Sumary of ‘Laughing Gas’ May Help Tough-to-Treat Depression:
- By Alan Mozes HealthDay Reporter THURSDAY, June 10, 2021 (HealthDay News) — When antidepressants fail to rein in hard-to-treat depression, the common anesthetic most know as “laughing gas”.
- But following three one-hour laughing gas inhalation sessions spread across three months, 85% of patients had significant depression relief that endured weeks post-treatment..
- “And we found that laughing gas, at a much lower concentration than is used, for instance, during dental procedures, can help patients with difficult-to-treat depression,”.
- And patients exposed to the higher dose commonly experienced side effects, including nausea, sedation and or “mild dissociation,”.
- About one-third were exposed to three sessions of 50% nitrous oxide inhalation treatment, one-third were given a 25% nitrous oxide inhalation treatment and one-third were given an oxygen inhalation treatment that contained no laughing gas..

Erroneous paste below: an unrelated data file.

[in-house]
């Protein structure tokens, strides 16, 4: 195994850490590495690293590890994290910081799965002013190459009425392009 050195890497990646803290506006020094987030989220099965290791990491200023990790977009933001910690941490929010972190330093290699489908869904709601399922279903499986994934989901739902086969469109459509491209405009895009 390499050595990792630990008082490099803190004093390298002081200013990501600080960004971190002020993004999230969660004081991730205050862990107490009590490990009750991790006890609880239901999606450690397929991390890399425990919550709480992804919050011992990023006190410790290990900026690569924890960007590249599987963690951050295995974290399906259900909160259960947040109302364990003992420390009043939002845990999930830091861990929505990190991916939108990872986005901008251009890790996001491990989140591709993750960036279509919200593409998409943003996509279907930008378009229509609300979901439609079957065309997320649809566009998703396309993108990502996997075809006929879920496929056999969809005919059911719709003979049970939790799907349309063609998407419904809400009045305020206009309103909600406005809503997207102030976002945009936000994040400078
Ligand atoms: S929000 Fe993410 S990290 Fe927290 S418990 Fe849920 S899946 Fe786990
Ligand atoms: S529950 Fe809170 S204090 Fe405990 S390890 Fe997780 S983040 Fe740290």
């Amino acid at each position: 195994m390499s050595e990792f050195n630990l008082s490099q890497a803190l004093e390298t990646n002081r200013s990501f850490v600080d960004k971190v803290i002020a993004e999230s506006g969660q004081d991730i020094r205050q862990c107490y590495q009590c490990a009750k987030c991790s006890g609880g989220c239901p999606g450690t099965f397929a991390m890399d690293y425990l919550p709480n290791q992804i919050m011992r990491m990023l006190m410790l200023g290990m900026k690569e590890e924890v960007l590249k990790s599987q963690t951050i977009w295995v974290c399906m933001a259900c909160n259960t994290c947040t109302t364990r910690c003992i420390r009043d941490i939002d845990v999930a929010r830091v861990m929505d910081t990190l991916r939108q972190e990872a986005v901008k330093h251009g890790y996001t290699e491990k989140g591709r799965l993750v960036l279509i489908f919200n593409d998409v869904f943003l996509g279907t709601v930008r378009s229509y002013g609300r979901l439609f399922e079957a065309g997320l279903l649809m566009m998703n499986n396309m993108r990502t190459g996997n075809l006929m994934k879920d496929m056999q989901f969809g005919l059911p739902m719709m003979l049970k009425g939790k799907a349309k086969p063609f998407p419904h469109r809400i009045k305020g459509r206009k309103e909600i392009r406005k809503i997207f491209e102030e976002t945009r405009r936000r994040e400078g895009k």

- After four patients withdrew from the study, results were drawn from 20 patients who completed all three inhalation sessions and four patients who completed at least one treatment..
- Perhaps just as importantly, the team also found that “using a lower concentration of nitrous oxide also reduced the risk of side effects fourfold.”.
- “The mechanism of how nitrous oxide exerts antidepressant effects is unknown, and is likely different from how it induces sedation and unconsciousness and also pain relief,”…